• Ads by Google:
     




    Get email alerts Celiac.com E-Newsletter

    Ads by Google:



       Get email alertsCeliac.com E-Newsletter

  • Announcements

    • admin

      Frequently Asked Questions About Celiac Disease   09/30/2015

      This Celiac.com FAQ on celiac disease will guide you to all of the basic information you will need to know about the disease, its diagnosis, testing methods, a gluten-free diet, etc.   Subscribe to FREE Celiac.com email alerts   What are the major symptoms of celiac disease? Celiac Disease Symptoms What testing is available for celiac disease? - list blood tests, endo with biopsy, genetic test and enterolab (not diagnostic) Celiac Disease Screening Interpretation of Celiac Disease Blood Test Results Can I be tested even though I am eating gluten free? How long must gluten be taken for the serological tests to be meaningful? The Gluten-Free Diet 101 - A Beginner's Guide to Going Gluten-Free Is celiac inherited? Should my children be tested? Ten Facts About Celiac Disease Genetic Testing Is there a link between celiac and other autoimmune diseases? Celiac Disease Research: Associated Diseases and Disorders Is there a list of gluten foods to avoid? Unsafe Gluten-Free Food List (Unsafe Ingredients) Is there a list of gluten free foods? Safe Gluten-Free Food List (Safe Ingredients) Gluten-Free Alcoholic Beverages Distilled Spirits (Grain Alcohols) and Vinegar: Are they Gluten-Free? Where does gluten hide? Additional Things to Beware of to Maintain a 100% Gluten-Free Diet What if my doctor won't listen to me? An Open Letter to Skeptical Health Care Practitioners Gluten-Free recipes: Gluten-Free Recipes Where can I buy gluten-free stuff? Support this site by shopping at The Celiac.com Store.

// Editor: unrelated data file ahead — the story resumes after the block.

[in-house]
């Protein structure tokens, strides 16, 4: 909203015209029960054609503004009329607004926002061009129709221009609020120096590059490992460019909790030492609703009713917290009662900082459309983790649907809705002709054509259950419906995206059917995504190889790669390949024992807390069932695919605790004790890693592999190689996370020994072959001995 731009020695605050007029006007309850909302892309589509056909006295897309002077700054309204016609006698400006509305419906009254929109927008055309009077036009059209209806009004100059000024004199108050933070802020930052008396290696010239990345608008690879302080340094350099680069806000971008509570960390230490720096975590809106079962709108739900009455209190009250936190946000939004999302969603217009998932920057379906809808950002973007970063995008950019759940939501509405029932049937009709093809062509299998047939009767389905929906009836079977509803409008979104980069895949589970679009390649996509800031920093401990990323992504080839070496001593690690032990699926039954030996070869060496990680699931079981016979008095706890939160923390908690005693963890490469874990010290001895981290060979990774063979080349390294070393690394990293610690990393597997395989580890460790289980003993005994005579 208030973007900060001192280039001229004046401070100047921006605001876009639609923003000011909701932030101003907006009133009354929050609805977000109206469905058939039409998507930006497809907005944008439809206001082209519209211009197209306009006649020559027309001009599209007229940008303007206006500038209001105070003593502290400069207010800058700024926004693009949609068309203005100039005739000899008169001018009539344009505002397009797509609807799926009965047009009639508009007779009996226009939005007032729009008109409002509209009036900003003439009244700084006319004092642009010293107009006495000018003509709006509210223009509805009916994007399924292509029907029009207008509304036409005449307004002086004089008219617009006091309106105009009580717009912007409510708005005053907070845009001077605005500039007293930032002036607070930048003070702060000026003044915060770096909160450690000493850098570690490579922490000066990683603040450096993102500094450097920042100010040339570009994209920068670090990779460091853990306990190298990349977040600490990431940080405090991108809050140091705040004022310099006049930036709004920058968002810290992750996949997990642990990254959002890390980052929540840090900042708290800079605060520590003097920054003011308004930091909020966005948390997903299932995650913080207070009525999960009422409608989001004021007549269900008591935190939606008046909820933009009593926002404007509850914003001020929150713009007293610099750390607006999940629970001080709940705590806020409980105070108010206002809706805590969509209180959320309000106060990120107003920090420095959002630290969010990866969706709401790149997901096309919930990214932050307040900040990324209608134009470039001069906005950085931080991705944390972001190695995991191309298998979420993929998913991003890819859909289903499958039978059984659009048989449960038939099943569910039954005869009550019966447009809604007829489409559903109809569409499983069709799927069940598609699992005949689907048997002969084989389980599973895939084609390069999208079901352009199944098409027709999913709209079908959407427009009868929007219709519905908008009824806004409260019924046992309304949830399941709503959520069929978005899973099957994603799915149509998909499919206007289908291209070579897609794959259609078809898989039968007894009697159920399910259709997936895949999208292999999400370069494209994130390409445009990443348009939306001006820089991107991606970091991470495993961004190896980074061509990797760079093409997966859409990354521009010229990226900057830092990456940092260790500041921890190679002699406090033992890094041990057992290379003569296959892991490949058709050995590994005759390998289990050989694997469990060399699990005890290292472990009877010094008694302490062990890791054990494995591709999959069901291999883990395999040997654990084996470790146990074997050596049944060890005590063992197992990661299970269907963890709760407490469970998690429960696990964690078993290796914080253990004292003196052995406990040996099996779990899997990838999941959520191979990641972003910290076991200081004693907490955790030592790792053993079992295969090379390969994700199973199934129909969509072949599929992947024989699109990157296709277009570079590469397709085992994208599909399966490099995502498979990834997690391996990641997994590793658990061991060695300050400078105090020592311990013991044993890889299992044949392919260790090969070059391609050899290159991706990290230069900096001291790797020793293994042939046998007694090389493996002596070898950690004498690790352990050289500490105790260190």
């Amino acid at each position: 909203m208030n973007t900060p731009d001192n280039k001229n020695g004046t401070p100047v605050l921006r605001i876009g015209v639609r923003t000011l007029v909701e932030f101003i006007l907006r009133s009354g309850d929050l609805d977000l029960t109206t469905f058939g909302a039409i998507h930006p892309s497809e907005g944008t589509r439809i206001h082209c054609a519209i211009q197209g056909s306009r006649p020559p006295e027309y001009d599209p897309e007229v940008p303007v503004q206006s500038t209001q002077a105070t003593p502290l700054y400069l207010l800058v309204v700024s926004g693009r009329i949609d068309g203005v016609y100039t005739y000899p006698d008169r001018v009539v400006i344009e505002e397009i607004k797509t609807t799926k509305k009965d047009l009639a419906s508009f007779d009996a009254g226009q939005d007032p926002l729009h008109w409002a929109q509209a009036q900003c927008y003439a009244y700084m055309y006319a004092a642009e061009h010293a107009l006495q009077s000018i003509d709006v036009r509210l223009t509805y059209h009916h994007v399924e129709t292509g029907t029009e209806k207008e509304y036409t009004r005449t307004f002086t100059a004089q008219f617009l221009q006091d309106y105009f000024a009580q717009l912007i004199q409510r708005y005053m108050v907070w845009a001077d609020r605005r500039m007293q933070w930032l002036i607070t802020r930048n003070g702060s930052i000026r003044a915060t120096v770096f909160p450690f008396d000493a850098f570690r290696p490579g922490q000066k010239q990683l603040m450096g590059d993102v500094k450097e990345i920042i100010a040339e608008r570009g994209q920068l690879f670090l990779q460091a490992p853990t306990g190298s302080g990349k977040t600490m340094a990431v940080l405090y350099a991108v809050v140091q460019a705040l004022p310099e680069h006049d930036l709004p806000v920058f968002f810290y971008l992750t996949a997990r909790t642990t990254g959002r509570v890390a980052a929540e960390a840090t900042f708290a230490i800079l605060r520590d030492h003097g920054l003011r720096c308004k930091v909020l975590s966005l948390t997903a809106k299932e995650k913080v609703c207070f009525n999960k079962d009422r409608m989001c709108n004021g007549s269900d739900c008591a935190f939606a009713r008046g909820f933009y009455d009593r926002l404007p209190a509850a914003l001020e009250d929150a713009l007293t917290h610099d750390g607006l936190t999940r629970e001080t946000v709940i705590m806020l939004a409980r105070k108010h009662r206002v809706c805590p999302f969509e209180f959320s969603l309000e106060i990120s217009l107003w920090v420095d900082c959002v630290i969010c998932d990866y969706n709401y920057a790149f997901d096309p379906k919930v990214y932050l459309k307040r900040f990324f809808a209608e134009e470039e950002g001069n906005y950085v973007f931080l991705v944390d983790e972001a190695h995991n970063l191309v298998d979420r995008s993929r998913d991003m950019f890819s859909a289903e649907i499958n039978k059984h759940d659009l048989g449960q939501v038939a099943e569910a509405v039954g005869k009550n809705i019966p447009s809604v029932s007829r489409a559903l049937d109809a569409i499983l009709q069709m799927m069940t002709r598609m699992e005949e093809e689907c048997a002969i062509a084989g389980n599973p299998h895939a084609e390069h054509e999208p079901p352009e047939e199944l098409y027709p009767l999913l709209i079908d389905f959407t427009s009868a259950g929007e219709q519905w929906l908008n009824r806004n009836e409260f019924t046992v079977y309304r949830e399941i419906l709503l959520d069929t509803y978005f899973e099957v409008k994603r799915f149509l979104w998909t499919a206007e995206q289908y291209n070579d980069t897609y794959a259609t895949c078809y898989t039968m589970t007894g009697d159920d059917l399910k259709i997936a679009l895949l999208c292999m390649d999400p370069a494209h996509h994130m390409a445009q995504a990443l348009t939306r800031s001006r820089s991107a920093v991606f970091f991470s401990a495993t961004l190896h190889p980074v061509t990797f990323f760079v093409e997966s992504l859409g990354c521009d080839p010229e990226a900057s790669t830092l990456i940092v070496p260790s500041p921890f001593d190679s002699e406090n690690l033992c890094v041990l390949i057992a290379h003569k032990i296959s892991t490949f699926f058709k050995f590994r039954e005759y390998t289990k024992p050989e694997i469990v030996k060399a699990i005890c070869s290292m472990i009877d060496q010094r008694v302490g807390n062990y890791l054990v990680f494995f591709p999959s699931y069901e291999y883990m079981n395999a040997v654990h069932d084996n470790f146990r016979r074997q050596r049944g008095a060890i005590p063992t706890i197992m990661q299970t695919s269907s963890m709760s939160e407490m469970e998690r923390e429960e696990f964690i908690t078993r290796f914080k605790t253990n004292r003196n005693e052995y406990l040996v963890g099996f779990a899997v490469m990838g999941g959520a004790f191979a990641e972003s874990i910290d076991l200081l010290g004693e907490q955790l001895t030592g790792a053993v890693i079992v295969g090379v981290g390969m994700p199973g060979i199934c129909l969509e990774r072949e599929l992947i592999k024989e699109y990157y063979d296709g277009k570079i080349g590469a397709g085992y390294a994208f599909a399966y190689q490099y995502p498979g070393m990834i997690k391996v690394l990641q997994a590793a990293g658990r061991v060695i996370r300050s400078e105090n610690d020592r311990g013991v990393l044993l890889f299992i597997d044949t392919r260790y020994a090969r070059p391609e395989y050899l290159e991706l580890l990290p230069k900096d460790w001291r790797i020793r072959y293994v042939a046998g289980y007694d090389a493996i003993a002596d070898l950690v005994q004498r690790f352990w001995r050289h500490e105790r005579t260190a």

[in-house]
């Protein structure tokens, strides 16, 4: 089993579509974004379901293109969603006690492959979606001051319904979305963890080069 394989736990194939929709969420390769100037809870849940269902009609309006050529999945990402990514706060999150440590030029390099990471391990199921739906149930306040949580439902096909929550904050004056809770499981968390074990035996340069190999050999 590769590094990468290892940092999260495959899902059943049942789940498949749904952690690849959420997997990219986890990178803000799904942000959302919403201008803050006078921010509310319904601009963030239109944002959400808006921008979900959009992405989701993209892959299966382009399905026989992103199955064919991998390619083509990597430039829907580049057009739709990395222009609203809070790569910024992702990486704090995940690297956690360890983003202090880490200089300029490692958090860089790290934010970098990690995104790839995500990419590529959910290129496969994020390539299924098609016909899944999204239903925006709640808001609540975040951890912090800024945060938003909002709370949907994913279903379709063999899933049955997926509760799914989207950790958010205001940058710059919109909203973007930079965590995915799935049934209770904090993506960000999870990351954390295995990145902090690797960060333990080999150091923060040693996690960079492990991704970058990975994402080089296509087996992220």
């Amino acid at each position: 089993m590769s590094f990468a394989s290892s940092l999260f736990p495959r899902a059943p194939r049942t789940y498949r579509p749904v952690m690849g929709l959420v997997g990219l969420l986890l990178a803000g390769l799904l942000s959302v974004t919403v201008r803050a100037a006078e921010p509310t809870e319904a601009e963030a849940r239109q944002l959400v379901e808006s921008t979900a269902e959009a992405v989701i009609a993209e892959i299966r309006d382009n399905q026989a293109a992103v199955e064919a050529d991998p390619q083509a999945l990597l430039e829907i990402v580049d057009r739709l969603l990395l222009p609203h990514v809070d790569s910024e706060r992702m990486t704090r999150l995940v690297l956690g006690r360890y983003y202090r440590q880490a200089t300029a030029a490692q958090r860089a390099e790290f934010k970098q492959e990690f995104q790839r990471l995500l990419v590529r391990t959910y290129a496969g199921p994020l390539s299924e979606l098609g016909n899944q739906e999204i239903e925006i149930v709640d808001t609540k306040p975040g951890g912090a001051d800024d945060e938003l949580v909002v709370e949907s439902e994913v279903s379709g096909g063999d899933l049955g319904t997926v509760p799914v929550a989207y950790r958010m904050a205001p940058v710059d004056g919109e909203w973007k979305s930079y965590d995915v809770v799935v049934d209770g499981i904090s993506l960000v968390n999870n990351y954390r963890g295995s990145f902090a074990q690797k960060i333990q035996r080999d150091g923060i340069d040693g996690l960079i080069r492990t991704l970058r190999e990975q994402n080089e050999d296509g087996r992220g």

Elevated C-reactive Protein
2 2

6 posts in this topic

Hi all. I wondered if anyone knew anything about an elevated c-reactive protein possibly being linked with gluten reaction or celiac disease. I was gluten-free for 6 months, had lost 70 lbs over the previous 2 yrs (on purpose) and was exercising 4-5 times a week. Yet on my annual labs my CRP was over 5 which put me in the high risk for cardivascular disease category. I had accidentally eaten something with gluten the night before and was having a terrible migraine and neck pain on the day they drew my blood. CRP is an inflammation marker but up to a certain point is thought to be cardiac related. Really high ones are linked with other inflammation such as arthritis, etc. Anyone have any insights on this?

Thanks,

Tip

0

Share this post


Link to post
Share on other sites
Ads by Google:
Ads by Google:


Hi all. I wondered if anyone knew anything about an elevated c-reactive protein possibly being linked with gluten reaction or celiac disease. I was gluten-free for 6 months, had lost 70 lbs over the previous 2 yrs (on purpose) and was exercising 4-5 times a week. Yet on my annual labs my CRP was over 5 which put me in the high risk for cardivascular disease category. I had accidentally eaten something with gluten the night before and was having a terrible migraine and neck pain on the day they drew my blood. CRP is an inflammation marker but up to a certain point is thought to be cardiac related. Really high ones are linked with other inflammation such as arthritis, etc. Anyone have any insights on this?